Dr. Kyu Seung, her Edmonton chiropractor stated, “Migraines are caused by restricted blood flow to the brain and the brain cries out.” He continued, “Medication will treat the pain but you need to deal with the underlying causes.” The article reports that Dr. Seung, noted that 90% of migraine sufferers report a stiff and sore neck, due to spinal misalignment and resulting pressure on nerves, commonly known as subluxations.

The article also noted that according to a study in the Journal of Manipulative and Physiological Therapeutics in 2000, one in five migraine sufferers given chiropractic adjustments reported a 90% reduction in migraines and half said they’d experienced a significant improvement in the severity of their migraines.

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Pull Weeds, Not Your Muscles

The above is the advice from the Colorado Chiropractic Association (CCA) and appeared as a PRNewswire release on May 27, 2004. The article starts out by noting that bending, reaching, and digging in the garden can provide a great workout, but if you’re not careful you can get hurt.

The article suggests that a warm-up and cool-down period is just as important for gardening activities as it is for sports. The CCA also recommends stretching before engaging in gardening. They also recommend that if you feel aches and pains from gardening, and the pain persists, consider visiting a doctor of chiropractic.

The article gives several tips for stretching that should be done before gardening.

Stand up and prop your heel on a back door step or stool with your knee straight. Bend forward until you feel a slight pull in the muscle at the back of the thigh, called the hamstring. Hold the position for 20 seconds, then relax. Do the stretch once more, then repeat with the other leg.

Stand up and put your right hand against a wall or other stable surface. Bend your left knee and grab your ankle with you left hand. Pull your heel toward your buttocks to stretch the quadriceps muscles at the front of your thigh. Hold that position for 20 seconds, relax and do it again. Repeat with the other leg.

Weave your fingers together above your head with your palms up. Lean to one side for 10 seconds to stretch the upper body, then reverse. Repeat two or three times.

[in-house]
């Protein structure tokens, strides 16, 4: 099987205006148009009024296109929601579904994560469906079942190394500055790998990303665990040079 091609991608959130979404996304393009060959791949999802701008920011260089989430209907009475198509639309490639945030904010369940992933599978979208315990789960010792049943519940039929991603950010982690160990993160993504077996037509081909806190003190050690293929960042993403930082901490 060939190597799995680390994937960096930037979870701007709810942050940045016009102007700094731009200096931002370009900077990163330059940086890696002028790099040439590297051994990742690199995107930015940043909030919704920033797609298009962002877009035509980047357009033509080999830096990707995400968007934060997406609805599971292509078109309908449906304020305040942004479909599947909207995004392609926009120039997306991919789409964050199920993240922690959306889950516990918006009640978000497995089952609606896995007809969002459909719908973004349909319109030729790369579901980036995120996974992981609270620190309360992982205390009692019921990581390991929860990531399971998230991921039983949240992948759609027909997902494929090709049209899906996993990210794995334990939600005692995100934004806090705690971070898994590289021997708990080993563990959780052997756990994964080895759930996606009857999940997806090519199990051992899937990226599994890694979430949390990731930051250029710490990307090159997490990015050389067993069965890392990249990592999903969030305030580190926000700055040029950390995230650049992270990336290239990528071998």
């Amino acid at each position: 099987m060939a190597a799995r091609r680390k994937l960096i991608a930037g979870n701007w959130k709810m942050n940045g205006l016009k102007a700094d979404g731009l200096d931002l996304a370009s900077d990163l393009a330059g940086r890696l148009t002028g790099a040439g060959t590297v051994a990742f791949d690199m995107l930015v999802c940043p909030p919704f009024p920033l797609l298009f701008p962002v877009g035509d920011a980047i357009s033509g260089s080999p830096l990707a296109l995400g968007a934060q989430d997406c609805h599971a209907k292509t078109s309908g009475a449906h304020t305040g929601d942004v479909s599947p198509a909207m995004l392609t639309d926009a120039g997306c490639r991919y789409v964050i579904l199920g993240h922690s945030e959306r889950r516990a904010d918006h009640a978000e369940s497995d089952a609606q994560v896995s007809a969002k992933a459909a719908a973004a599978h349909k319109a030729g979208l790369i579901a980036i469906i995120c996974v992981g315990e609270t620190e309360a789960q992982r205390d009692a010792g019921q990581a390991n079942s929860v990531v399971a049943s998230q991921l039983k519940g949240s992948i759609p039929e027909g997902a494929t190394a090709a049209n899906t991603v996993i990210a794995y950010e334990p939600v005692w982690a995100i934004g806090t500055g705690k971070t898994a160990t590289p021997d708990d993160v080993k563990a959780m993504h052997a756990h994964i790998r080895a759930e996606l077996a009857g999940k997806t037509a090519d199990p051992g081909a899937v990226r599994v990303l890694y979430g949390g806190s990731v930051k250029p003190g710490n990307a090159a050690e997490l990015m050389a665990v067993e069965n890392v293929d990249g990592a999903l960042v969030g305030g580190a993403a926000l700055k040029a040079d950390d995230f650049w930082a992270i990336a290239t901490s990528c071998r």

“Hug your best friend:” Wrap your arms around yourself and rotate to one side, as far as you can go. Hold it for 10 seconds, then reverse.

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Hospital Care for Local Back Pain

The British Medical Journal reports that a three-year study proves what most chiropractic patients already know. Chiropractic care is more effective with higher patient satisfaction than outpatient medical care for these types of problems. The study reported involved 741 men and women with low back pain. A 3 year follow up showed that there was 29% higher improvement in those receiving chiropractic care over those receiving out-patient medical care. In addition more of the patients rated chiropractic more helpful than the hospital management. The conclusion of the study was that those seen by chiropractors derive more benefits and long-term satisfaction than those treated by hospitals.

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Most Sinus Infections Not Helped by Antibiotics or Topical Steroids

A study published in the December 5, 2007 issue of the Journal of the American Medical Association (JAMA), and reported on in a December 4, 2007 article from CNN noted that treating routine sinus infections with antibiotics or topical steroids does not help. The study, conducted at the Department of Medicine, University of Southampton, Southampton, England, looked at the effectiveness of antibiotics and steroid sprays used in the treatment of sinus infections.

The researchers randomly assigned 240 adults with sinus infections to receive one of four treatments. The treatments given were either antibiotics (amoxicillin), steroid spray, both amoxicillin and steroids, or a placebo, (fake medicine). The results showed that there was no statistical improvement for the groups using the antibiotics, steroids or both, over the group that got only the placebo treatment.

The CNN article noted that in 2001 the American College of Physicians issued guidelines advising against using antibiotics for most sinus infections in otherwise healthy people. They also noted that about 21 million Americans are diagnosed with sinus infections each year, and this ailment is one of the most common reasons for doctor visits in adults.